I'd much rather apple see Apple invest in their business. They have less than 10 retail stores in China, they should probably have 1,000. They need to build data centers around the globe to support iCloud/Siri rollouts and upgrades. And they could always buy more patents (no doubt RIM will be auctioning off assets in a few years -- their patents are probably worth several billion dollars).

heck, I'd rather they build factories to make their own A# chips before giving cash back as dividends.

If they absolutely must throw money at shareholders, I'd rather they do stock buybacks, and then only to smooth out the share price (buy on dips) and to prevent dilution from employee stock options.
post #32 of 87
Quote:
Originally Posted by FreeRange View Post

These are the investment bankers and hedge funds, the great market and stock manipulators, beating this drum.

The investment bankers and hedge funds (along with pension funds and mutual funds and others) own Apple. It belongs to them. Or at least, the vast majority of Apple belongs to them.

They will elect directors who act in the best interests of the investment banks and the hedge funds and the pension funds and the insurance companies and the mutual funds. Because creating value for these entities is Apple's chief goal in this world.

Sorry for the reality lesson. Someone's got to do it.
post #33 of 87
Have I got this right? This article is trying to convince us that Apple would be better off if someone were to give them 4 billion to play with, when they already have 80 billion in the bank they can call upon? And of course to get that 4 they will have to take a chunk of the 80 and pay it out.
post #34 of 87
The day Apple start paying dividends is the day I will sell all my AAPL.
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post #35 of 87
Quote:
Originally Posted by cvaldes1831 View Post

I've seen this proposal countless times in many tech forums, but not in the press or by analysts.

Why? Because it makes no sense. Apple considers mobile operators to be dumb pipes. Cellular companies are like utilities and don't bring any value add to the equation.

Apple's investments are strategic and affect a large portion of their products. The acquisitions of Intrinsity and P.A. Semi affect VLSI design for their custom ARM chips which goes into a huge number of units. Even the beta Siri service will eventually branch out to many more languages and markets.

The acquisition of the third-ranked cellular company in America doesn't not really improve the product, especially because over half of Apple iPhones are sold internationally. Sprint is a small slice of the American slice of Apple's pie, and the American portion is growing smaller over time.

Moreover, Sprint is a loser. They don't turn a profit. They have $18 billion in debt. Not a very good investment. The only people who would be interested in acquiring Sprint would be another telecom, either to get a foothold in a new market or to consolidate with their own. The fragmented nature of the US cellular market doesn't spurn foreign investment. Heck, even T-Mobile USA parent Deutsche Telekom doesn't want to invest any more in their loser US subsidiary.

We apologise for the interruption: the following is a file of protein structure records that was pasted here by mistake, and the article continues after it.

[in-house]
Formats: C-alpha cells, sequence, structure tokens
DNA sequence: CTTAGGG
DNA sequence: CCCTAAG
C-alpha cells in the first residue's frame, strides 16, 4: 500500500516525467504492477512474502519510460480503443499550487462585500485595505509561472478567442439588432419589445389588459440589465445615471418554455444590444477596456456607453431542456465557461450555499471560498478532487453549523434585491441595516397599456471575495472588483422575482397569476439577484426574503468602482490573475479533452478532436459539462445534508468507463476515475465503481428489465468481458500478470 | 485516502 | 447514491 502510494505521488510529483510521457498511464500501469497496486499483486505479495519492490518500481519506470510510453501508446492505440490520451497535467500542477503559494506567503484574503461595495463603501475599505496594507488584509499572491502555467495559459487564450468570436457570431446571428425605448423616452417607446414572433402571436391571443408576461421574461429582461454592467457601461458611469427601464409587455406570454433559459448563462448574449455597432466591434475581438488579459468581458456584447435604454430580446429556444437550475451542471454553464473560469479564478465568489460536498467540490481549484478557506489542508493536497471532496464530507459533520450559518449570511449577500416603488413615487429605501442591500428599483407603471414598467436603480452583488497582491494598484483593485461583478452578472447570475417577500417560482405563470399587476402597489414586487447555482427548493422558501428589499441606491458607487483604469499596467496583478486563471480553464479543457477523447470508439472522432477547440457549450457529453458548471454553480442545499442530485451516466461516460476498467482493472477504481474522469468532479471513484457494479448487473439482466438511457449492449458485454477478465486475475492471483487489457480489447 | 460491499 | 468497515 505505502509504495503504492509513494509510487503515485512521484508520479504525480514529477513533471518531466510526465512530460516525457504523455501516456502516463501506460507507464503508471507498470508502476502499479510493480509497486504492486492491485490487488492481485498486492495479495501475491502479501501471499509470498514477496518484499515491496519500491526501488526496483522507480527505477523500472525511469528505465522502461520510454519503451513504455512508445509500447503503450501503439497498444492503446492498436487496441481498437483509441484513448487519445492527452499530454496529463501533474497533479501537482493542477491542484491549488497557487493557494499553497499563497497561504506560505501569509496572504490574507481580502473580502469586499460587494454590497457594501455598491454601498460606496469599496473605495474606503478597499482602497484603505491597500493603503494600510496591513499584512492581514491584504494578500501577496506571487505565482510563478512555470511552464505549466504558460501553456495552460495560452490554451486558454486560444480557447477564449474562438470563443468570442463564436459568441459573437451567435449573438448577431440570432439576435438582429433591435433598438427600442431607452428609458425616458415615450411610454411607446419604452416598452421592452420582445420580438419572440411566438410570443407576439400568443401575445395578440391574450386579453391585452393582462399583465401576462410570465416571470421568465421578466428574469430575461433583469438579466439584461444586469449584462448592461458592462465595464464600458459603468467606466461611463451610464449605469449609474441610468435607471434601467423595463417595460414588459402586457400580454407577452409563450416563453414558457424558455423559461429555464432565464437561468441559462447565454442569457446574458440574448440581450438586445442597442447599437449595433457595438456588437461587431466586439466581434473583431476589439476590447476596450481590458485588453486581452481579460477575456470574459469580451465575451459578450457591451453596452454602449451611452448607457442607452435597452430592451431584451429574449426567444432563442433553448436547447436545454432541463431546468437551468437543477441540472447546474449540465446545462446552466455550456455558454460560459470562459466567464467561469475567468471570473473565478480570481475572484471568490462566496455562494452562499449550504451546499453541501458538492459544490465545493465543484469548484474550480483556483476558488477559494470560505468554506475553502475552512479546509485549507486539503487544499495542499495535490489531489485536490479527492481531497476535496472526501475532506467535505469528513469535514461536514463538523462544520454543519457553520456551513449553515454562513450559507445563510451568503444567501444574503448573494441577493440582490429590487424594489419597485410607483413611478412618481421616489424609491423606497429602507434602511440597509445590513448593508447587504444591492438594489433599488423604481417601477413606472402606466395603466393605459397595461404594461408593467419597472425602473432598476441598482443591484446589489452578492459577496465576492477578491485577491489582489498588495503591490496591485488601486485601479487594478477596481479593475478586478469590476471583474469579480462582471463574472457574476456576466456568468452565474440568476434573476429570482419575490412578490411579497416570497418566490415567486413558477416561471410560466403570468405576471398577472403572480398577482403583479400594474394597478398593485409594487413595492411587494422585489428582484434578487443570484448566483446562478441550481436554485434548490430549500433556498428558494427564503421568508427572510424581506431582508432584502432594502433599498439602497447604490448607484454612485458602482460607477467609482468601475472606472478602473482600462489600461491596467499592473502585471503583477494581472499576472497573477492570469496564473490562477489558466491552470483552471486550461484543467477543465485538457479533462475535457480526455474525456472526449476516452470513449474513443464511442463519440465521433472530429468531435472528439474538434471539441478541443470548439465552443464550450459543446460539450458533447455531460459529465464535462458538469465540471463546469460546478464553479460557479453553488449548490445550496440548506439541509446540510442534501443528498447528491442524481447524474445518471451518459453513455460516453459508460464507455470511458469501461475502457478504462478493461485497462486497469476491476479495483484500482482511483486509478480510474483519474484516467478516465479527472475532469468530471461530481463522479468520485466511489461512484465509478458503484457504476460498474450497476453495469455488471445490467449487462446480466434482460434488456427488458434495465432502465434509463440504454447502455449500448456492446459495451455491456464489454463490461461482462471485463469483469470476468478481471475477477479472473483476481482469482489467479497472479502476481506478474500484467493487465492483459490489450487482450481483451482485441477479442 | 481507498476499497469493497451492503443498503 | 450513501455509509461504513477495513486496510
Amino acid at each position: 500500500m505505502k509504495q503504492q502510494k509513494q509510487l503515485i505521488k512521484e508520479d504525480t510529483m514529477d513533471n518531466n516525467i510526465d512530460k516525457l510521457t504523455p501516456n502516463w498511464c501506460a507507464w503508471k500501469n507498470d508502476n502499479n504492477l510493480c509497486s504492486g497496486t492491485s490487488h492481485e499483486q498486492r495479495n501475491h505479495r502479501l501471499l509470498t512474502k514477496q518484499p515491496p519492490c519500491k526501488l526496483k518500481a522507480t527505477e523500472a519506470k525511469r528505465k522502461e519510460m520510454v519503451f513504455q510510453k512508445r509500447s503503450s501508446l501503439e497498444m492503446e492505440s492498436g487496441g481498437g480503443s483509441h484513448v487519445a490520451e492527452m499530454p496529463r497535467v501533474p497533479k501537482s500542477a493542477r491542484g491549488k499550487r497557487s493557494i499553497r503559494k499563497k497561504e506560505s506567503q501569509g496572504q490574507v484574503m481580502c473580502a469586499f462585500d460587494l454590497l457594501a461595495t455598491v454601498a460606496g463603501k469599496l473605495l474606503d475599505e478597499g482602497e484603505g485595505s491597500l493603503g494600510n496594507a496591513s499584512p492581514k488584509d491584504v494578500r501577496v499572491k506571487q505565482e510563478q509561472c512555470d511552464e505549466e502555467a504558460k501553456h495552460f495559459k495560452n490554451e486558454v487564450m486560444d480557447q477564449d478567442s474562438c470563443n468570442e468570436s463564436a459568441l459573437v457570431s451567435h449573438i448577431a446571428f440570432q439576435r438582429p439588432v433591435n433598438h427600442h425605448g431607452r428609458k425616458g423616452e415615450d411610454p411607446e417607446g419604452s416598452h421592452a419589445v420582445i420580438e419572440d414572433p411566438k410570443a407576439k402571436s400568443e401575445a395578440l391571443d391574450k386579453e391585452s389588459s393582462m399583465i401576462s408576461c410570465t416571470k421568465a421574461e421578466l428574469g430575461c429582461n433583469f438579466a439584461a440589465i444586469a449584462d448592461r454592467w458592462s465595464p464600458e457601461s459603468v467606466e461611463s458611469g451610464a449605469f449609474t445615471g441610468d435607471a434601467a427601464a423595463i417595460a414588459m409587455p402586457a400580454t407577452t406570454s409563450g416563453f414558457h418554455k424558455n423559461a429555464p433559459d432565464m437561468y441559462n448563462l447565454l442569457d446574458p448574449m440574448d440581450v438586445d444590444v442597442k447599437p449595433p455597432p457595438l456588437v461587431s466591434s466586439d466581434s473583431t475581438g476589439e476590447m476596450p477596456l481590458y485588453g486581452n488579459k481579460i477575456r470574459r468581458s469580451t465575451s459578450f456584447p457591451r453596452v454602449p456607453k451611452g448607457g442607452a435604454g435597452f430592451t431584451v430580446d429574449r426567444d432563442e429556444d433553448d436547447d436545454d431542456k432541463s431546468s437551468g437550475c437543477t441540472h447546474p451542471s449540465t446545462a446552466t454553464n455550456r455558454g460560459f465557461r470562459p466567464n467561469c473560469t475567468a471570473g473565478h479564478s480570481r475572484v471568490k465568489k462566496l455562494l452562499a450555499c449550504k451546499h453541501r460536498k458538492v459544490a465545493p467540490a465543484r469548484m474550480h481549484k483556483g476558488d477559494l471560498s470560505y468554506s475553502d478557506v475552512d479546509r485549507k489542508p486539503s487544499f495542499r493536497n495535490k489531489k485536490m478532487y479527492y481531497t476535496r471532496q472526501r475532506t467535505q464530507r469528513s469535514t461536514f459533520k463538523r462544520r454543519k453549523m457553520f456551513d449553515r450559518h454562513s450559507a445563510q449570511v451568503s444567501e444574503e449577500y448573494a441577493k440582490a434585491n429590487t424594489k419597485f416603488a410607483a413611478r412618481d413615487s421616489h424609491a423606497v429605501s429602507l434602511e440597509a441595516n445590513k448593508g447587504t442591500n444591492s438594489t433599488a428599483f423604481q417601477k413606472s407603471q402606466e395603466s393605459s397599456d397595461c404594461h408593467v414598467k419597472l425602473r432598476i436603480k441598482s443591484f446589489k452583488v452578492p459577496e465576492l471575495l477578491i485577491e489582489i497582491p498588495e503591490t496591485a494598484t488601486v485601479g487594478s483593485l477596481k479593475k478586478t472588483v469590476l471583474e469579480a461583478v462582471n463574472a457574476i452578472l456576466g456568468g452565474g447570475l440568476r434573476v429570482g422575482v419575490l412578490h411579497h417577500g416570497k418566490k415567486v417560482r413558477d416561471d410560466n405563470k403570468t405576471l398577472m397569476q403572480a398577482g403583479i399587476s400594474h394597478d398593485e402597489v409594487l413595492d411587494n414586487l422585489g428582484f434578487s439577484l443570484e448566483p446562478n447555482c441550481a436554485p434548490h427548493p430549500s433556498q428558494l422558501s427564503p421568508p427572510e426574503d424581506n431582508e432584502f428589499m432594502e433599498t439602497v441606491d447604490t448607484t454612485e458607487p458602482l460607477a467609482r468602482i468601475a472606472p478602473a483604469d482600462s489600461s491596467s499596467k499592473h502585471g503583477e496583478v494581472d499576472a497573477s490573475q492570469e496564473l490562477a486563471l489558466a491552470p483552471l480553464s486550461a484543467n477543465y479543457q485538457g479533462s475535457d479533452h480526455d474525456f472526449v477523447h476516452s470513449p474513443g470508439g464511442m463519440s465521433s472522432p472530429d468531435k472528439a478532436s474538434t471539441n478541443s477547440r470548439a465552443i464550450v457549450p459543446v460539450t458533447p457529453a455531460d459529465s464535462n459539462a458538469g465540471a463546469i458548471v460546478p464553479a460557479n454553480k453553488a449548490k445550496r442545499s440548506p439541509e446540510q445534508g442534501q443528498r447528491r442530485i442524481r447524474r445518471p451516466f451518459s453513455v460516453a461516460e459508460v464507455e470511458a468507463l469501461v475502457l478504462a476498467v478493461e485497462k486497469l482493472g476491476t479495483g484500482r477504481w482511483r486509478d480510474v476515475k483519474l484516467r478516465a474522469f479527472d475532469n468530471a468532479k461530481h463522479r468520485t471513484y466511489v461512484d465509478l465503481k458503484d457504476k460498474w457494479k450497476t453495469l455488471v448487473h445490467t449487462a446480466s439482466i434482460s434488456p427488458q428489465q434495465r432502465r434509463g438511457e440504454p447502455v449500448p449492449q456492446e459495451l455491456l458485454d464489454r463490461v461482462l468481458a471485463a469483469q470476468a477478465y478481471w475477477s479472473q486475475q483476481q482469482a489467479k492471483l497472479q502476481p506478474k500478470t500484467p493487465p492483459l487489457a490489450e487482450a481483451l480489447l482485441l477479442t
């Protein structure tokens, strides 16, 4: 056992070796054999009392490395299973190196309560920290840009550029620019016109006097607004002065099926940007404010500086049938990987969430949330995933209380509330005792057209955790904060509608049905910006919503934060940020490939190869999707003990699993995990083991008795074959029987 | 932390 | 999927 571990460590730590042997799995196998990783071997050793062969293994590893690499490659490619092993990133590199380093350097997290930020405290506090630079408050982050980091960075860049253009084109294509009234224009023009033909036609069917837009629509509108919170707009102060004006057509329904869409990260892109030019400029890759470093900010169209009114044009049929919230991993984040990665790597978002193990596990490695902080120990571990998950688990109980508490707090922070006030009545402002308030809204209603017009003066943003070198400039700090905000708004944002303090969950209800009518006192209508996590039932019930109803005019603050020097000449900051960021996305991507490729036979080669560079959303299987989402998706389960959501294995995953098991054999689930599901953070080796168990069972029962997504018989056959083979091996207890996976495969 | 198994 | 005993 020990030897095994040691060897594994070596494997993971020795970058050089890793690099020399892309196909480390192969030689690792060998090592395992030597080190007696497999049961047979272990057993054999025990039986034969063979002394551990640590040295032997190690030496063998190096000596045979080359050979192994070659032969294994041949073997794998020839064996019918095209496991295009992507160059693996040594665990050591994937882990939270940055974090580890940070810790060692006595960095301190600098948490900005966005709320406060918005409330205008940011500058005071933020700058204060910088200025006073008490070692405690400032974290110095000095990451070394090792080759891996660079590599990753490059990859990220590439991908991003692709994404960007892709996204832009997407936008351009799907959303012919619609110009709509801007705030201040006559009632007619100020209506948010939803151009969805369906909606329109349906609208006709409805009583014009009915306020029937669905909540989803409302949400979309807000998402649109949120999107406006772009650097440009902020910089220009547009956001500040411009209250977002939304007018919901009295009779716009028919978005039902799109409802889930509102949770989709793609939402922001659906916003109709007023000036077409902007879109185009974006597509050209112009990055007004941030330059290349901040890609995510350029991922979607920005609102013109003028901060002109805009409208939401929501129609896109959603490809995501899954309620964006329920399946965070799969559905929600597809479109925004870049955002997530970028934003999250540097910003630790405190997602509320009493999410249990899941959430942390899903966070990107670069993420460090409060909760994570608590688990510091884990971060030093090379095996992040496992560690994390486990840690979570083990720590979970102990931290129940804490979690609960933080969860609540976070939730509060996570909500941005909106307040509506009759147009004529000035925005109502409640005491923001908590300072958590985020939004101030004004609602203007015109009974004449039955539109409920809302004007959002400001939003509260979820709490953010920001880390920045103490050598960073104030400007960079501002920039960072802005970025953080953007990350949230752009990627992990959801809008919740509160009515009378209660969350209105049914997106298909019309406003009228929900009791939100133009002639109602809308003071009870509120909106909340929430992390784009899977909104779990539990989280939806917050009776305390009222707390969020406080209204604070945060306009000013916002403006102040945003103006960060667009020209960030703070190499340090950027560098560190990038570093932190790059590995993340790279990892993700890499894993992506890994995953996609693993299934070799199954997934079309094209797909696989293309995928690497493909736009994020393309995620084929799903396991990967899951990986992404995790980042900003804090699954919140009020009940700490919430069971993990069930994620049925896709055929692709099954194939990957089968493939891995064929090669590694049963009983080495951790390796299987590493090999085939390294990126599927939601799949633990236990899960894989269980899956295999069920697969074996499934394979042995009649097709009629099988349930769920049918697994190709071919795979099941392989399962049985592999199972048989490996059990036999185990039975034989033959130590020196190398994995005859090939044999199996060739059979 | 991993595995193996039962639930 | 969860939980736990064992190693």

Rather than buy Sprint, Apple would be far better off spending a billion dollars building retail stores in China.

Thanks.
post #36 of 87
Quote:
Originally Posted by ConradJoe View Post

My guess is that Apple is going to own Sprint within the next few years.

Sprint bet the company, and incurred more debt to Apple than was wise. My guess is that all that debt is secured with first-priority security interests in all of Sprints assets. Sprint may well run into liquidity problems and be unable to pay its debts as they become due. Apple is in a perfect position to swoop in and cut a deal with the Trustee.

I've not seen anybody else express this guess. Have any of you guys?

Deleted by author. This dumb idea led to my making a more sarcastic comment than you deserve. But please, read up on Apple and try to get a better understanding of what it does and does not do.

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post #37 of 87
The calculation of $4 Billion in additional "investment" in AAPL by mutual funds and ETFs that focus on dividend paying stocks grossly underestimates the number and scope of funds that would be attracted to AAPL by the initiation of a dividend. Many, many funds will only invest in dividend paying stocks. A much smaller universe invest in high dividend payers, and these were the funds highlighted by the author. Traditional "Dividend oriented funds" concentrate in the consumer staple and utility stocks, which are low beta and slow but steady growers. "Growth & Value" type funds predominate the equity mutual fund and ETF universe, and these funds need stocks with lower PEG ratios.

Prospective purchases by these funds are from the existing float, and none of this money flows to Apple corporate. Instead, the dividend provides a stronger underpinning to the stock's market value, reducing volatility and susceptibility to short selling. Thus, while the company's coffers are not directly enriched by the buy-in of funds, the company and its employees benefit from the implied higher valuation.
post #38 of 87
Quote:
Originally Posted by walshbj View Post

Instead of waiting for Apple to pay a dividend I've started selling covered calls against the shares I own.


As long as aapl keeps growing like it has I'm ok with no dividend. Covered calls aren't perfect but they do provide a way to generate income with reasonable risk.

Selling covered calls is a good way to lose your good stocks and keep your bad ones.
post #39 of 87
What I want to see under Cook....leverage the brand and go for their throats.

1) Launch a $500 notebook & desktop, pocket around $100 per sku. Stop ignoring this market.

2) Add phone models to the lineup or license I0S to select makers, pocket about $50 per sku. Allow the partner to use the A5 or whatever to help drive down costs. Position the phones under your flagship, using old models for you "no-cost" option isn't a great strategy. Make the industry work for you not against you.

3) Expand Apple TV to include apps and Siri, put a mic in the simple remote. There are already apps to control cable, satellite receivers.

Once you've thrown down a challenge, you must play offense and defense....defense alone will not do it.
post #40 of 87
Apple should buy back shares.
With todays idiotic value of Apple, the stock is dirt cheap.

If Apple continues to grow like they have for the last 10 years, Apple will have enough cash 2014 to buy every single share of AAPL.

Delist the company and focus on making the best products in the world. That is what Steve wants.